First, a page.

Yesterday, we introduced our adult Sunday School class to the English Puritan Thomas Brooks (1608-1680), the author of our next study book, Precious Remedies against Satan’s Devices. Over the next quarter, we will read together the Puritan Paperback edition of this important and useful book, published in an attractive format by the Banner of Truth.
Though little is known about Thomas Brooks’s personal biography, Pastor Groff drew from extant biographical sketches of the beloved Brooks to discuss four features of the Puritan’s significant ministry.
- Thomas Brooks was a highly esteemed military chaplain. His writing reflects a certain directness, urgency, and intensity that that matches the life and livelihood of the seasoned warrior.
- Thomas Brooks was not detached from the national concerns and affairs of his time, though it seems that he did not have any political ambitions himself. After his initial service as a chaplain at sea, he ministered in London for his entire life.
- Thomas Brooks was first and foremost a pastor, and his writings bear this out. He was chiefly concerned with the spiritual condition of his hearers. While Brooks knew that those to whom he ministered were occupied with matters of war and conflict, he was confident that there was no greater war than that against the chief enemies of God and man, sin and Satan.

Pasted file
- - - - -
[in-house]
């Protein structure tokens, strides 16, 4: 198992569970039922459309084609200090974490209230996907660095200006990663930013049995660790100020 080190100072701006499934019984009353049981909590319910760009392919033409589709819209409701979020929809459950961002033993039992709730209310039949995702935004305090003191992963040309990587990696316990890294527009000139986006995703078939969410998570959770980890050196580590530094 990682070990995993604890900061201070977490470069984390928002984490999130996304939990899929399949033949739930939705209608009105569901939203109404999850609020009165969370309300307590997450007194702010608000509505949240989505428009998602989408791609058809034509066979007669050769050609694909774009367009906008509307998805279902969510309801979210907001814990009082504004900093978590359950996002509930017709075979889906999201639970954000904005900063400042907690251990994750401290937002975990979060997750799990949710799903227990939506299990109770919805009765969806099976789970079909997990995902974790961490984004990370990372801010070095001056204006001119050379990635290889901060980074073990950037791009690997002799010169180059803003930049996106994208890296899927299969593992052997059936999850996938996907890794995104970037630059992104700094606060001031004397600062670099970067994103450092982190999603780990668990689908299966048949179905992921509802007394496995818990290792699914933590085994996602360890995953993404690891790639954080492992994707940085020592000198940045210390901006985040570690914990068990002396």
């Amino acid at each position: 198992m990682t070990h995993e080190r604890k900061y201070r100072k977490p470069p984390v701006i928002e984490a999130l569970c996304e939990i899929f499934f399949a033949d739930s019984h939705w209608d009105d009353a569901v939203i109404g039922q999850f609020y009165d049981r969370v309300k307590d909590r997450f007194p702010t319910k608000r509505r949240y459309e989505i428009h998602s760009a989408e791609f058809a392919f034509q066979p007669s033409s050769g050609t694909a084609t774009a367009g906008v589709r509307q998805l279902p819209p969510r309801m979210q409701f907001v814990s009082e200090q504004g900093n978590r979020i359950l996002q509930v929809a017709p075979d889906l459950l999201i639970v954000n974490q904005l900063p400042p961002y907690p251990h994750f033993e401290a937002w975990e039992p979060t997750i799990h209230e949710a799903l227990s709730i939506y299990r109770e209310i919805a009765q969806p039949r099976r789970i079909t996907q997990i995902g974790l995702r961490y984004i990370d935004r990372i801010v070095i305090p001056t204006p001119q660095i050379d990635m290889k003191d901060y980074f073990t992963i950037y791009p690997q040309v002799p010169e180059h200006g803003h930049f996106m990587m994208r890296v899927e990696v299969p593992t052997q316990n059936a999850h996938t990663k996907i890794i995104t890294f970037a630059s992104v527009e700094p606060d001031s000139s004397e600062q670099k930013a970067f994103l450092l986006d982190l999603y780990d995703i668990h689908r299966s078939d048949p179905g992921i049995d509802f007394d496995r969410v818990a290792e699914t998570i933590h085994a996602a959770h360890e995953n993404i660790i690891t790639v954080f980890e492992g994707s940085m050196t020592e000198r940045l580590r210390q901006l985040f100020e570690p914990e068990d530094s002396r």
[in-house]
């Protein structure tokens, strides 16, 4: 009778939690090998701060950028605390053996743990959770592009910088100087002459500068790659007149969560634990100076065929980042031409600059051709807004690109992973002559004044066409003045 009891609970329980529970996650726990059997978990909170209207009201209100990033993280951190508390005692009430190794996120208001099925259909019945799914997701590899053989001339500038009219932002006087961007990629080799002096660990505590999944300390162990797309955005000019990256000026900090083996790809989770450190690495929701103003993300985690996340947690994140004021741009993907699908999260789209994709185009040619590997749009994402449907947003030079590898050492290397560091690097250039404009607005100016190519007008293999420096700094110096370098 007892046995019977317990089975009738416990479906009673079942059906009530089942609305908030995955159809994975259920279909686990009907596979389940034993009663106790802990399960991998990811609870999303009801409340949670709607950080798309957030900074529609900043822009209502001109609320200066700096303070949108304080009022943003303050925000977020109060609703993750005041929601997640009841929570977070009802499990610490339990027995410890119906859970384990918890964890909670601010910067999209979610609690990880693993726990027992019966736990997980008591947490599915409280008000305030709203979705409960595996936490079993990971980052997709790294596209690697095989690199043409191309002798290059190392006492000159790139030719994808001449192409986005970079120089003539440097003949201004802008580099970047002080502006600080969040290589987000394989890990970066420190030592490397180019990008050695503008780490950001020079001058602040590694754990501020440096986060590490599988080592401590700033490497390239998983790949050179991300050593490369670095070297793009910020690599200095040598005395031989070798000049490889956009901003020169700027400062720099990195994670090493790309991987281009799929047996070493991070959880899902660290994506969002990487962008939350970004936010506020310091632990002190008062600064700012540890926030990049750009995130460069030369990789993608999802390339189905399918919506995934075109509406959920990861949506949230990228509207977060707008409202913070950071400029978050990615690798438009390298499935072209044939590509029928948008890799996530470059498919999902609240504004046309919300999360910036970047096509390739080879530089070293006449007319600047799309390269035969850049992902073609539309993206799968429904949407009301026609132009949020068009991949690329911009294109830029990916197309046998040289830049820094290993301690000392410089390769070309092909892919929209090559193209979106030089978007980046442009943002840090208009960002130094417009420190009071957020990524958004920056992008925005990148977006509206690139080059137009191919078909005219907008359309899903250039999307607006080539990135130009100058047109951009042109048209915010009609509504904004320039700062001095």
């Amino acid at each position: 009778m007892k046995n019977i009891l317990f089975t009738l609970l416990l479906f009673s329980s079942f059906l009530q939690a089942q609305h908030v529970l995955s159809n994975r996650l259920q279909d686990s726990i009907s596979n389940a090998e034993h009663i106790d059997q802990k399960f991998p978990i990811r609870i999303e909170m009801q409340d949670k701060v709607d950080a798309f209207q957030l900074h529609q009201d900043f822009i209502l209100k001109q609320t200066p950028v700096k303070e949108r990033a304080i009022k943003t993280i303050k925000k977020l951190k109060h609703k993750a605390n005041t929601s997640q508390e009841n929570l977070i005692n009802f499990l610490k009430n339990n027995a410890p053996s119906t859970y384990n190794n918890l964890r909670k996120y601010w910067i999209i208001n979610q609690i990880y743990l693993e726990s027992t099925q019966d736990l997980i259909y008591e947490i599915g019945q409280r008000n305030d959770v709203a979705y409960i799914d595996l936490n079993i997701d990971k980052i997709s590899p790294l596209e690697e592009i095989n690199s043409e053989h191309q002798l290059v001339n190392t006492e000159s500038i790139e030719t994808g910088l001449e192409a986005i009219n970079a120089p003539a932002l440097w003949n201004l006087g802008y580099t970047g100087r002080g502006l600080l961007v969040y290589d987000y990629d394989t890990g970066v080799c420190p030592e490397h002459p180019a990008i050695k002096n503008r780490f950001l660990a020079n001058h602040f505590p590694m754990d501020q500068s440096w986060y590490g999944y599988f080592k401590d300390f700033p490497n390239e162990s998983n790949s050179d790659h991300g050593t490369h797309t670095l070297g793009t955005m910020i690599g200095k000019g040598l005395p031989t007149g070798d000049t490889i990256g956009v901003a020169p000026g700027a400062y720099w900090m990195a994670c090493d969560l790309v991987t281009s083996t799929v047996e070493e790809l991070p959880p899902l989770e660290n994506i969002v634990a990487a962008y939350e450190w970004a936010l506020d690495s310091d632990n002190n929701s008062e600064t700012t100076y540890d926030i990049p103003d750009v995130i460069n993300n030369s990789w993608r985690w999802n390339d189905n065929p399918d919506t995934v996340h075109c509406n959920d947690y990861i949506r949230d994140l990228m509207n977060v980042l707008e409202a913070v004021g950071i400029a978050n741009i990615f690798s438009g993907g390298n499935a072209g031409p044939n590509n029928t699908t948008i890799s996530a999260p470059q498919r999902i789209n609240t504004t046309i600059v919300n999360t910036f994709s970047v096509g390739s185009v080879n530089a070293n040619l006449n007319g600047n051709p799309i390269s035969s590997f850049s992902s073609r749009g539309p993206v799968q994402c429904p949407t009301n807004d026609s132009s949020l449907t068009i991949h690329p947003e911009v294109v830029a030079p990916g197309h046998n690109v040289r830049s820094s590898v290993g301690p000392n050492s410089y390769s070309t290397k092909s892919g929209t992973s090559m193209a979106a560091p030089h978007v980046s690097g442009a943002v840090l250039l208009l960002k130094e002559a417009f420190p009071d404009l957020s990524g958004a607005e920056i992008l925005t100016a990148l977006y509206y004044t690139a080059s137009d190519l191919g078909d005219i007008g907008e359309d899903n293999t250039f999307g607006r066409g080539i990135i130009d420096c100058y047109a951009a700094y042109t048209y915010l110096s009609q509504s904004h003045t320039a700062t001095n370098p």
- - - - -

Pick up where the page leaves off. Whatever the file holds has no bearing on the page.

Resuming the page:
- Through all the political turmoil, ecclesiastical controversies, and personal ups and downs of Brooks’s life, his ministry was buoyed and buttressed by the stalwart support of his wife Martha Burgess who was remarkable in prayer. Brooks would testify at her death, “She was always best when she was most with God in a corner. She has many a whole day been pouring out her soul before God for the nation, for Zion (i.e., the Church), and the great concerns of her own soul, when them about her did judge it more expedient that she had been in her bed, by reason of some bodily infirmity that did hang upon her; but the divine pleasures that she took in her [prayer corner] did drown the sense of pain.” The fact that Brooks would marry again sometime in the four years between Martha’s death and his own departure to glory is itself a testimony to the importance of a steadfast and supportive wife to the ministry and well-being of our Puritan.
You can watch Pastor Groff’s 30-minute lesson on the life and ministry of Brooks in the embedded video above. For a .pdf transcript of the lesson, click here. To access Pastor Groff’s timeline of the life and ministry of Thomas Brooks, click here.